If Friday’s action left fans captivated, Saturday saw the drama reach fever pitch in Finland. Latvala was unlikely to take Lappi’s surprise attack lying down and quickly set about reasserting Toyota team hierarchy on Saturday morning. Finding full flow, the master showed his upstart young apprentice a thing or two about rallying in Finland by posting five consecutive fastest times on Saturday afternoon. By now 8.5sec ahead and gliding his Yaris over the dirt roads, the former VW man seemed to have decisively reasserted his control on the rally.
WRC, though, is a cruel mistress. Desolation is never too far away, and for Latvala, fate was about to deal him the bitterest of blows at the most inopportune of moments. Of all places, it had to be on Ouninpohja, the jewel in the Rally Finland crown, where terminal electrical failure shot down the flying Finn. His Yaris bereft of drive, the home hero coasted out of contention in what he described as “one of my biggest career disappointments”.
Latvala’s untimely demise was a blow to home spirits but the chance of a Finnish podium lockout remained a very real possibility. Lappi, fastest through Ouninpohja, found himself back in front but this time with a gaping 49.1sec gap separating him from fellow novice Suninen in second. Compatriot and Toyota colleague Juho Hänninen occupied provisional bronze, 4.3 seconds further back. He faced an almighty battle to keep the Finnish podium party a private one, however, as a charging Elfyn Evans blitzed stage 21 to bring himself to within 1.3sec of third spot.
The Welshman had previously leapfrogged an out-of-sorts Craig Breen who struggled for rhythm in his Citroen C3 and did well to survive a spin and an overshoot. The Irishman was 14.7sec clear of title challenger Neuville, still at pains to capitalise on Ogier’s continued absence. The four-time world champion was unable to restart on Saturday with co-driver Julien Ingrassia side-lined on doctor’s orders after Friday’s smash.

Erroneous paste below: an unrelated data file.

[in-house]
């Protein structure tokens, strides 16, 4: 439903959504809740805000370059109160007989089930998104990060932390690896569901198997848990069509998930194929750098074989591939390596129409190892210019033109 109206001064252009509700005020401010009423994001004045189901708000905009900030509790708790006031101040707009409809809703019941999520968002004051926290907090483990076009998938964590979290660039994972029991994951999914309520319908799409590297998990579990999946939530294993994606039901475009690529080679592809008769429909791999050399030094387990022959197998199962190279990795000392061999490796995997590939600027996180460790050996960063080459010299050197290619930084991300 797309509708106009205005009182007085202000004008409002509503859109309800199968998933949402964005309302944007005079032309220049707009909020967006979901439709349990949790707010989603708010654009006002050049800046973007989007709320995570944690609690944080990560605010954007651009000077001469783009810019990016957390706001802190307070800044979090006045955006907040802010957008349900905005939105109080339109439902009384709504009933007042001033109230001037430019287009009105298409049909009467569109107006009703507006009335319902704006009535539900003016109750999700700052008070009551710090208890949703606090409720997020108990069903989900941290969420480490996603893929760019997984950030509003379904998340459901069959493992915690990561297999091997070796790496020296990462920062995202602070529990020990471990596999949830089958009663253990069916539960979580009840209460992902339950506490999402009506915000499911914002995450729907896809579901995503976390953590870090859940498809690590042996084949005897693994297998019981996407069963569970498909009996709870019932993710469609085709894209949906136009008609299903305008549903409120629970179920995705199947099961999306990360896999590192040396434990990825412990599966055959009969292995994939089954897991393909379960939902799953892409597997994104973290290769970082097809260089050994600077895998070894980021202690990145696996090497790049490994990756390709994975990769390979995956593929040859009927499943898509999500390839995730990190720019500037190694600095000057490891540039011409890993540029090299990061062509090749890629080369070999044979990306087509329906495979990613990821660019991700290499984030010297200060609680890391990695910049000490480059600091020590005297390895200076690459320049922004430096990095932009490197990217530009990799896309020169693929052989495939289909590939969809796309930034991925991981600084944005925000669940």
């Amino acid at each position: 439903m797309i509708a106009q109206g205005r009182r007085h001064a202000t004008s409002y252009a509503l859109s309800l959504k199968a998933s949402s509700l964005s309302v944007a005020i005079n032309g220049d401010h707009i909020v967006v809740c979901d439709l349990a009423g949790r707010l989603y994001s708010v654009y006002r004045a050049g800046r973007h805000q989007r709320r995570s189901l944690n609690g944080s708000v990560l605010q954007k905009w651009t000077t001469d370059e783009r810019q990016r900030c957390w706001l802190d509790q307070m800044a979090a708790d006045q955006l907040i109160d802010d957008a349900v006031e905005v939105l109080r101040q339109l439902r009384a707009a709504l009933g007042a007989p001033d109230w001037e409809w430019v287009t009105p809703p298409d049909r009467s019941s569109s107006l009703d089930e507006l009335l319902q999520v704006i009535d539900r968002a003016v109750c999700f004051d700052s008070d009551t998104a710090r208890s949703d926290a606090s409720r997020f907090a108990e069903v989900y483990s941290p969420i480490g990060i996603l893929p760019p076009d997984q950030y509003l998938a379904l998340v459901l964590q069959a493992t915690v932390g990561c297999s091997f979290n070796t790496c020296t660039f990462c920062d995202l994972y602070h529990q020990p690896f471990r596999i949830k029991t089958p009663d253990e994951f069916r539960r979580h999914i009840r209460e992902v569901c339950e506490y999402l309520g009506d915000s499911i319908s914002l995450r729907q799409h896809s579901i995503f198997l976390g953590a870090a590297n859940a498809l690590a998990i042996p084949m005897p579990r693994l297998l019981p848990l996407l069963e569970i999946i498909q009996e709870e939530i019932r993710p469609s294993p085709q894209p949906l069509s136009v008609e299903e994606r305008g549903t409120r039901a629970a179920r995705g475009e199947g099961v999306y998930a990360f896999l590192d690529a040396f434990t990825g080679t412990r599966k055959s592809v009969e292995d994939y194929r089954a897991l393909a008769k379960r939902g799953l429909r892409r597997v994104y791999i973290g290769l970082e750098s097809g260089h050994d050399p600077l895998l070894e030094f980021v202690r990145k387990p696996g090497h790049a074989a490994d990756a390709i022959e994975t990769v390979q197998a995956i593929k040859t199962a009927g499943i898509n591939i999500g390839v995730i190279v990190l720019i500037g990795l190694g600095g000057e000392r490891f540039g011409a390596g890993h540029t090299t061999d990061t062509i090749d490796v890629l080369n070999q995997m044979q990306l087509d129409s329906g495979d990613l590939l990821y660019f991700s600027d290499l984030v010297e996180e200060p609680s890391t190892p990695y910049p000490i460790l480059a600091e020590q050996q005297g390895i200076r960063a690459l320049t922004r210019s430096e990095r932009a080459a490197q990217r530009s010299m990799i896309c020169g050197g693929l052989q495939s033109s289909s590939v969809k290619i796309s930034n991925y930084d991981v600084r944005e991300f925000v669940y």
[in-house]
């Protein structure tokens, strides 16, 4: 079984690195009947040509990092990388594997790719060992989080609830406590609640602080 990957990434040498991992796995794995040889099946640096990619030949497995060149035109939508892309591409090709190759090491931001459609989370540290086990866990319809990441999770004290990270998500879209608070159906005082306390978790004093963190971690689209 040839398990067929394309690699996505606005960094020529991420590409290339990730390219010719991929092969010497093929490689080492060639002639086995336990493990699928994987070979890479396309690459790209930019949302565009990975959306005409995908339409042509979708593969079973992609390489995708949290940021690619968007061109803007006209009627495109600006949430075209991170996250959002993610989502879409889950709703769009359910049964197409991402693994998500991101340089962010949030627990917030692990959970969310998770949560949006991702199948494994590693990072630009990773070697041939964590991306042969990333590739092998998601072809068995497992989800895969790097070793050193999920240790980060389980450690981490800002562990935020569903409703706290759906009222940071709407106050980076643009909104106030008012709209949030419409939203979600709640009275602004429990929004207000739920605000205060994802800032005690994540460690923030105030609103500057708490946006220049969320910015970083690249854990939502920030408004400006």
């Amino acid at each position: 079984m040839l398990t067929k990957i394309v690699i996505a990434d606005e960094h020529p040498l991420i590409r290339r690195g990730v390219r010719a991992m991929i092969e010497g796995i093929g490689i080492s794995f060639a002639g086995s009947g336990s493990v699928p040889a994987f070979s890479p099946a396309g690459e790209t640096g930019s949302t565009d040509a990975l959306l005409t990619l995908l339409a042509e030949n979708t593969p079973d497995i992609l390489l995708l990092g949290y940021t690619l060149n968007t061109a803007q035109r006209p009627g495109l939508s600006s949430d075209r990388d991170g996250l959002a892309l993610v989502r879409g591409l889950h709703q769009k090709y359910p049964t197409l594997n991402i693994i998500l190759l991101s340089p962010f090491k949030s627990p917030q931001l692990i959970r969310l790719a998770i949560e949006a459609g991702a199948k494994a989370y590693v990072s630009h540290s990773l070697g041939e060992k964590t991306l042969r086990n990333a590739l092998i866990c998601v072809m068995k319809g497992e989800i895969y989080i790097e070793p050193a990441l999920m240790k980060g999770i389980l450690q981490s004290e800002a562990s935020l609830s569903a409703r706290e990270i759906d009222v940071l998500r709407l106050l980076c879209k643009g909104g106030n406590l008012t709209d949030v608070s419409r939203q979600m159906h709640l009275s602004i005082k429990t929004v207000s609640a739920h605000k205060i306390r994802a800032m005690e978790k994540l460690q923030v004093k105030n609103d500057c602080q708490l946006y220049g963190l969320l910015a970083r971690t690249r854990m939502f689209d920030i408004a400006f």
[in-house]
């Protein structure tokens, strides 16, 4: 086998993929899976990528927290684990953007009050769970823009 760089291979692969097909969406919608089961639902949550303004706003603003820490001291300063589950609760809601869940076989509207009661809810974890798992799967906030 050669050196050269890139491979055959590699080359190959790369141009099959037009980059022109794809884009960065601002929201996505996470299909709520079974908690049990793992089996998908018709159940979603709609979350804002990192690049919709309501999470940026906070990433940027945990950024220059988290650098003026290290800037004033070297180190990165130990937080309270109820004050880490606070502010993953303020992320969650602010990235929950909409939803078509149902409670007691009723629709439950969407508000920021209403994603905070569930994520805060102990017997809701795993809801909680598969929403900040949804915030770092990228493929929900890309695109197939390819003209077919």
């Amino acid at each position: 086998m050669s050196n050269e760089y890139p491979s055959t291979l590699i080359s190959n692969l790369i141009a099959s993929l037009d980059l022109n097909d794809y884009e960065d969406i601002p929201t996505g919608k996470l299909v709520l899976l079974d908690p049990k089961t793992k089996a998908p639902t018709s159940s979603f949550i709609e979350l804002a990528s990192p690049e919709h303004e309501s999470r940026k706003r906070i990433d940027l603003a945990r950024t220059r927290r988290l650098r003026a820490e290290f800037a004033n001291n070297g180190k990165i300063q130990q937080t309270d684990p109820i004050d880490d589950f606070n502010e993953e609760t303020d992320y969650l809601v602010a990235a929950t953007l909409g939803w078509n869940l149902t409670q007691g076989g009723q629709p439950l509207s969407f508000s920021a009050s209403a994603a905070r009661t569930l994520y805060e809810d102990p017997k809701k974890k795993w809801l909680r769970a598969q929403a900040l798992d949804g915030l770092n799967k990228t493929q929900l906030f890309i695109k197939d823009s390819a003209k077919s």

Elsewhere, defending Rally Finland titleholder Meeke fell even further adrift of the pack when a costly final stage puncture lost him a minute. The Ulsterman was passed by Tänak for seventh whilst Hyundai’s Mr consistent Dani Sordo failed to live up to his reputation in a distant ninth.
For the first time in his fledgling career, Sunday brought the full glare of the WRC spotlight to bear on Esapekka Lappi. The youngster’s response to this pressure cooker situation was as immaculate as his performance had been throughout the previous two days. Managing the lead with a maturity that belied his rookie status, the 2016 WRC2 champion celebrated a fairy-tale maiden win in rallying’s premiere series with the hordes of adoring home fans. Even when a penultimate stage slip-up had the 26-year-old nursing his Yaris to the finish with a damaged wheel, there was no sign of a thaw in Lappi’s ice-cool concentration.
Onlookers could have been forgiven for the letting the thrilling podium tussle below distract them from the Toyota novice’s remarkable achievement. Suninen fought resolutely to hold off his far more experienced rivals. The 23-year-old’s slender advantage dissipated, however, following an off-road moment on the penultimate stage that opened the door to Evans and Hänninen. The pair had traded places in every one of Sunday’s tests and a miniscule 0.9secs split them going into the event-closing power stage. The M-Sport man prevailed, pooping Toyota’s one-two party and equalling his best ever WRC result in the process. Despite ultimately falling 25.2secs short of a place on the podium, plaudits must go to young Suninen in a performance that rates almost as highly on the WRC Richter scale as Lappi’s seismically shocking win.
Craig Breen salvaged some minor cheer for his beleaguered Citroën team. The ultra-consistent Irishman has finished fifth on every round he’s completed this season and duly repeated the trick in Finland.
Thierry Neuville scrambled around in vain for any semblance of pace all weekend. Sixth was ultimately a disappointment for the Hyundai pilot, but the eight precious championship points gained here have a very significant impact on the small matter of the 2017 drivers’ championship. He now draws dead level on points with M-Sport’s Sébastien Ogier but, crucially, edges ahead of the day one crash victim on head-to-head rally wins.
The defending champion will be out to regain the initiative as the series returns to asphalt next month at Rallye Deutschland from the 17th – 20th August.
Final Results: Round Ten – Rally Finland
|POS||CAR NO.||DRIVER||TEAM||POINTS||TIME||DIFF PREV||DIFF 1ST|
|4.||15||T. SUNINEN||M-SP (PVT)||12||2:30:28.4||+25.2||+1:01.5|
|10.||14||M. OSTBERG||M-SP (PVT)||1||2:33:48.1||+9.7||+4:21.2|